8. We can cut your nine lines down to eight, if we eliminate Variable Set String %b% to "%a%" and then do all operations on %a%. That should help us finish before the universe either collapses or squirts through a black hole into somebody else's universe. I tried all day to figure out how to use Terry's CRLF idea, just because I wanted so badly to use the Strip feature. Couldn't come up with a reasonable way to deal with even-length space strings. I did find that my version runs considerably faster if I precede my Repeat loop with the following series -- but only i
    1 point
  9. I'm thinking Terry has us both beat. Should be a two-line macro: Replace all spaces with CRLF. Variable Modify String [Strip CR/LF]. Bedtime now, but I'll try it tomorrow. EDIT: Well, so much for my midnight enthusiasm. In the light of day, I can't see how it would work. The following would ALMOST work: 1) Replace any existing CRLF by x'01' 2) Replace all spaces by CRLF 3) Strip all CRLF 4) Restore original existing CRLF by replacing x'01' by CRLF But that would remove ALL spaces, and not leave one space where each
    1 point
  10. Can you not just put the Username and Password in here? This is from the File menu. Alan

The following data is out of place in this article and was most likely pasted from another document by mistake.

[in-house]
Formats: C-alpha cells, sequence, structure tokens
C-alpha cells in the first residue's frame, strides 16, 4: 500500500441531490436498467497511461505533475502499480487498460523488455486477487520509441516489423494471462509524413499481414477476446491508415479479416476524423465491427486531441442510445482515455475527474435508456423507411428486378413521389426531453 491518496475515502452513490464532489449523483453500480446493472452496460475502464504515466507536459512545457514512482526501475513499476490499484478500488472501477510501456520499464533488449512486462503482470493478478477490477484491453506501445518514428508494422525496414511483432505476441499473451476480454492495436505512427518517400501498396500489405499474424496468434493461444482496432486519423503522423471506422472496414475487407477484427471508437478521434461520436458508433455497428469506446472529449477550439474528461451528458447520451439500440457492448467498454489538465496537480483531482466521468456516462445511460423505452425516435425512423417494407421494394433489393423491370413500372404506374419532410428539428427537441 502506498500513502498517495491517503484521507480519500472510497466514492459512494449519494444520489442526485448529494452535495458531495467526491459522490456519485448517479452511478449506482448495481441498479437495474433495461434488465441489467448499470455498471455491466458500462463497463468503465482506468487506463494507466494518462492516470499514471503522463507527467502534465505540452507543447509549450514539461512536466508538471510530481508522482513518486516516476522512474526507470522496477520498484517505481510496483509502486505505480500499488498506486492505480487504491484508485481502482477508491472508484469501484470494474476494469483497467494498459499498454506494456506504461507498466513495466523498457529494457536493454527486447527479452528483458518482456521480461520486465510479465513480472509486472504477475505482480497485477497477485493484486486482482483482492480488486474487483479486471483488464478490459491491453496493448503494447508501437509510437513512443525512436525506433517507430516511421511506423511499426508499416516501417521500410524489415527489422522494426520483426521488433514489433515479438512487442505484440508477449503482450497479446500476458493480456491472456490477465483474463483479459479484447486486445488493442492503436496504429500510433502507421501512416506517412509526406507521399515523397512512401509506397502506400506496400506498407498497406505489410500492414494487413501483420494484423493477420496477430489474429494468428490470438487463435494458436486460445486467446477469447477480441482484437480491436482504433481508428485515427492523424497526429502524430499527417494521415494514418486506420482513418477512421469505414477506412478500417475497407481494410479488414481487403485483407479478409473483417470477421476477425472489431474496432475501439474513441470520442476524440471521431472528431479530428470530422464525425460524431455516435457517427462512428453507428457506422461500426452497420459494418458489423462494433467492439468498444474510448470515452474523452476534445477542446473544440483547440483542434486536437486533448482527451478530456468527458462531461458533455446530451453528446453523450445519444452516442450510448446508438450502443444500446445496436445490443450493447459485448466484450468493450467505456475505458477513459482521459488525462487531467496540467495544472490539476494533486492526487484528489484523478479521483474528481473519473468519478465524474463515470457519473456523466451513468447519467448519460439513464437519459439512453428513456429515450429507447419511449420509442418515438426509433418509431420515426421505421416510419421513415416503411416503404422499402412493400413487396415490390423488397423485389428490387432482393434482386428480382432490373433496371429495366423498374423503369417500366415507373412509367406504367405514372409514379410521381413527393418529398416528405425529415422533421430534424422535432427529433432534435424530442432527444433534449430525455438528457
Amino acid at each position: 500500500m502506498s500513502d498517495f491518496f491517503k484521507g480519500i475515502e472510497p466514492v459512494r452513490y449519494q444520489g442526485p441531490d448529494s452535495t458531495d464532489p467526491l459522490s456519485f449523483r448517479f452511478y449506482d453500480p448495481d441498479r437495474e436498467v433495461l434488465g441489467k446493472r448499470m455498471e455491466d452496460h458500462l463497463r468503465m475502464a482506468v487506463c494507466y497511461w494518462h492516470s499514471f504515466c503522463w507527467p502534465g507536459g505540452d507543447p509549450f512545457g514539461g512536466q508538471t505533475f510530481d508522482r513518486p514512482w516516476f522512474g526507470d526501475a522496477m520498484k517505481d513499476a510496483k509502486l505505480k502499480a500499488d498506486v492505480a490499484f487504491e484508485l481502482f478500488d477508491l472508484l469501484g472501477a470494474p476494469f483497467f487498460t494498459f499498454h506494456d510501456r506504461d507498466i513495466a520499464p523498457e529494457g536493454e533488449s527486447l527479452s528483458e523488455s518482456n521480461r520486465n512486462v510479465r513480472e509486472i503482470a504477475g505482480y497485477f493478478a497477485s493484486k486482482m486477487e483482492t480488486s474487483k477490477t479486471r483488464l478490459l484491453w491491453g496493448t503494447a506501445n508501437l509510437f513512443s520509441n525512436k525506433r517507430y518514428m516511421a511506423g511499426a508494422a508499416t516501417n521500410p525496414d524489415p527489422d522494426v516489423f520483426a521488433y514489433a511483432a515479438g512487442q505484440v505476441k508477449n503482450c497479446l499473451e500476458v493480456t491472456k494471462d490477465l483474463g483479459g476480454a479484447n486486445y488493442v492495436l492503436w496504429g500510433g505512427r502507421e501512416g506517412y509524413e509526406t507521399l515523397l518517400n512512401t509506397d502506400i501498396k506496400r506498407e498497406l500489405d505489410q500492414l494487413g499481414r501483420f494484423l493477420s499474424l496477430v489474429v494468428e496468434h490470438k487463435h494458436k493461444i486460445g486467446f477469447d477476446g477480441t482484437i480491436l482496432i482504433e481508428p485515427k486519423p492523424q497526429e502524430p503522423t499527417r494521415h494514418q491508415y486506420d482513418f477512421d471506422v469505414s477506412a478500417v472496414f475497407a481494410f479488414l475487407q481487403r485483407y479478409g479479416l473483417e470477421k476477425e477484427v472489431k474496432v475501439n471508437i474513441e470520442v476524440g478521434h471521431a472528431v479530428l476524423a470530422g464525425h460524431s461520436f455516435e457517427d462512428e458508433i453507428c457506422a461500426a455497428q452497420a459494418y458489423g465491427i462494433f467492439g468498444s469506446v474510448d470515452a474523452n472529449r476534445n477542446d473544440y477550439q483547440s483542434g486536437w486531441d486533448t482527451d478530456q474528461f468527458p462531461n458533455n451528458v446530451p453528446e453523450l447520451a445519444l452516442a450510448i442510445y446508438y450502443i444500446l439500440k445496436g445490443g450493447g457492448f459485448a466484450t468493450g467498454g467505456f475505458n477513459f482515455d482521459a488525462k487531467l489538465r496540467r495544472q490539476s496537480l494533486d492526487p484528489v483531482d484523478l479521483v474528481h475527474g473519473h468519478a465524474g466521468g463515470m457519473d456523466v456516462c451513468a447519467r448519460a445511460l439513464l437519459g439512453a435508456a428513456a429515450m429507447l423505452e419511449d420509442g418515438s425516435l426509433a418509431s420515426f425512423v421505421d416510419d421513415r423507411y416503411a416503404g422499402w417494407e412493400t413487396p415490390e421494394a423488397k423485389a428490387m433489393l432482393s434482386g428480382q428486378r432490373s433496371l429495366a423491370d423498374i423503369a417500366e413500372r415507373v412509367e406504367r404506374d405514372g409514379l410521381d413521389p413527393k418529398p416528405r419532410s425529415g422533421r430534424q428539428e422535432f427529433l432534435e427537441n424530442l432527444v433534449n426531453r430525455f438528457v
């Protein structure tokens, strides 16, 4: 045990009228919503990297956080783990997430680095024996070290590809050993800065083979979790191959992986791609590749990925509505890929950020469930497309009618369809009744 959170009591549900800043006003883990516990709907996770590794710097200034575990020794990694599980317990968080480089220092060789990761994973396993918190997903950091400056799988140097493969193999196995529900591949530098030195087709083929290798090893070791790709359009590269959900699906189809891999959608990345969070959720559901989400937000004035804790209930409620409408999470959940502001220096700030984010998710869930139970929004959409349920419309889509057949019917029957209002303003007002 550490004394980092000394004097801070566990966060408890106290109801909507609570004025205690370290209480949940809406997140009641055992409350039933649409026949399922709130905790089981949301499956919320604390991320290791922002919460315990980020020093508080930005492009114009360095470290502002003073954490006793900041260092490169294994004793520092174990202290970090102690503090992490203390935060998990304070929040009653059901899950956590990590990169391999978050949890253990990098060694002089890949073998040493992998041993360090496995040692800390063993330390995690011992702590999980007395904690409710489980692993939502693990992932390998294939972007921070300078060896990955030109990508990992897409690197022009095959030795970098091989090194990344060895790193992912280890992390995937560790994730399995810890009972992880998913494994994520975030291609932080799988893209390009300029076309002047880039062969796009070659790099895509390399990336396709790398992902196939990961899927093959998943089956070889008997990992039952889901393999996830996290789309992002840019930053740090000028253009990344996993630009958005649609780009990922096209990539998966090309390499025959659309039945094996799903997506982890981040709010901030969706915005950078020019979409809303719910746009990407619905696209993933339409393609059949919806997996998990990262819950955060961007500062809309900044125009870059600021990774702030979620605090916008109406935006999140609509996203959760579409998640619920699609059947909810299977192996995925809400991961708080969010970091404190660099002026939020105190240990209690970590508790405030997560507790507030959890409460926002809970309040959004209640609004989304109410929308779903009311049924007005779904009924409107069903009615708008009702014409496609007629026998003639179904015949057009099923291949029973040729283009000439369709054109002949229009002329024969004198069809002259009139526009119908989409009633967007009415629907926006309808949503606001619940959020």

1 point
  11. You could also restore syntax checking by running the MacDef.exe program in the c:\Program Files (x86)\Macro Express 4 folder. But, if you do that, all of your preferences will be reset to their default values.
    1 point
  12. OK, pleased to see you appear to have now got the hang of it πŸ˜‰ BTW, I never had an answer my question about the macro I exported? That would have avoided your difficulty with understanding what to paste. (Although it would admittedly have required learning how to import!)
    1 point
  13. That’s easy enough: copy the code section (not the command text), open a new empty macro, and paste it in. Or you can just import the finished macro I exported and attached for you, and run that directly.
    1 point
  14. Hover over each and read what they do: Rectangular, Window, Freeform, and Full Screen. Just the same as using the Mode button in the old Snipping Tool. I assume you are saying you definitely want to remain with the old, unsupported tool called Snipping Tool, so that you can immediately save to a chosen location as before? If so then the following macro works for me: // Open the Start/Search box Text Type (Simulate Keystrokes): <WIND> Delay: 0.1 seconds Text Type (Simulate Keystrokes): <WINU> Delay: 0.1 seconds Text Type (Simulate Keystrokes): Snippi
    1 point
  15. The emails appear to come from noreply@invisioncloudcommunity.com
    1 point